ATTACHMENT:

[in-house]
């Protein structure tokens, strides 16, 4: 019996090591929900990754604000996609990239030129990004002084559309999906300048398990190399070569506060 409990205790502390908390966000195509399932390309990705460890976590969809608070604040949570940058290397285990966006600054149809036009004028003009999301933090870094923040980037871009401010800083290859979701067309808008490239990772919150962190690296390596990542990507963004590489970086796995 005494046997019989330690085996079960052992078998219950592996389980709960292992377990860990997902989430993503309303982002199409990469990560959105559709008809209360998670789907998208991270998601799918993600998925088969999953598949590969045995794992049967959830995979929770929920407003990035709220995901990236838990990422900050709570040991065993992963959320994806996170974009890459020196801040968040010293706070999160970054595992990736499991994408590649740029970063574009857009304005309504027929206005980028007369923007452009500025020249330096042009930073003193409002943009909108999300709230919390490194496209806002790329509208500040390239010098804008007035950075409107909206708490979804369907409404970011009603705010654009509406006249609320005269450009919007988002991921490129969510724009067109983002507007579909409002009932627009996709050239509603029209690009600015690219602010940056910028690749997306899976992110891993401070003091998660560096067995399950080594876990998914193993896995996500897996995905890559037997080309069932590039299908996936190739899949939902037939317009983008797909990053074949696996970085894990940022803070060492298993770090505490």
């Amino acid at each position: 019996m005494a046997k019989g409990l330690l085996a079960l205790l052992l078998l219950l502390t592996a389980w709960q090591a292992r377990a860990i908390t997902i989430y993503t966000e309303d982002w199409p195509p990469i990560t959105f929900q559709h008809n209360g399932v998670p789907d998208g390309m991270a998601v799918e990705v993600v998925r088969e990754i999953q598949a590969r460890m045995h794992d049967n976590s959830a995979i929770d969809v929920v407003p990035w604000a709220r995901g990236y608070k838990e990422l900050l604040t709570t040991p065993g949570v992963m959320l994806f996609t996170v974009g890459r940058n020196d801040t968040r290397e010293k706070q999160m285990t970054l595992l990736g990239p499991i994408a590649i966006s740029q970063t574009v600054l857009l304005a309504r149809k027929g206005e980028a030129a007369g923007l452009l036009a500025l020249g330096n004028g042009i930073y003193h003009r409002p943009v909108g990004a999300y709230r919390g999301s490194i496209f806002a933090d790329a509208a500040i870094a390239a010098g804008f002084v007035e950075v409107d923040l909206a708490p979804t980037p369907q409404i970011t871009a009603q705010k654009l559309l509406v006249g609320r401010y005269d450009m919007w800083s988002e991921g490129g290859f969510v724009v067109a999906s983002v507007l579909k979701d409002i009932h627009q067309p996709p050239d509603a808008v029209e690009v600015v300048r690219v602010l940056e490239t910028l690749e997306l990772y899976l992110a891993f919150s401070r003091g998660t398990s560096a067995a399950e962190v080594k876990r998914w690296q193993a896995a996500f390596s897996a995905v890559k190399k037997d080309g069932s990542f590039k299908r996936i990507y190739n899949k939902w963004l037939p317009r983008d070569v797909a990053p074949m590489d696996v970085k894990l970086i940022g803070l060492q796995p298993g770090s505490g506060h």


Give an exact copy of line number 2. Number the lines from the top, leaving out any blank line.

């Protein structure tokens, strides 16, 4: 019996090591929900990754604000996609990239030129990004002084559309999906300048398990190399070569506060 409990205790502390908390966000195509399932390309990705460890976590969809608070604040949570940058290397285990966006600054149809036009004028003009999301933090870094923040980037871009401010800083290859979701067309808008490239990772919150962190690296390596990542990507963004590489970086796995 005494046997019989330690085996079960052992078998219950592996389980709960292992377990860990997902989430993503309303982002199409990469990560959105559709008809209360998670789907998208991270998601799918993600998925088969999953598949590969045995794992049967959830995979929770929920407003990035709220995901990236838990990422900050709570040991065993992963959320994806996170974009890459020196801040968040010293706070999160970054595992990736499991994408590649740029970063574009857009304005309504027929206005980028007369923007452009500025020249330096042009930073003193409002943009909108999300709230919390490194496209806002790329509208500040390239010098804008007035950075409107909206708490979804369907409404970011009603705010654009509406006249609320005269450009919007988002991921490129969510724009067109983002507007579909409002009932627009996709050239509603029209690009600015690219602010940056910028690749997306899976992110891993401070003091998660560096067995399950080594876990998914193993896995996500897996995905890559037997080309069932590039299908996936190739899949939902037939317009983008797909990053074949696996970085894990940022803070060492298993770090505490």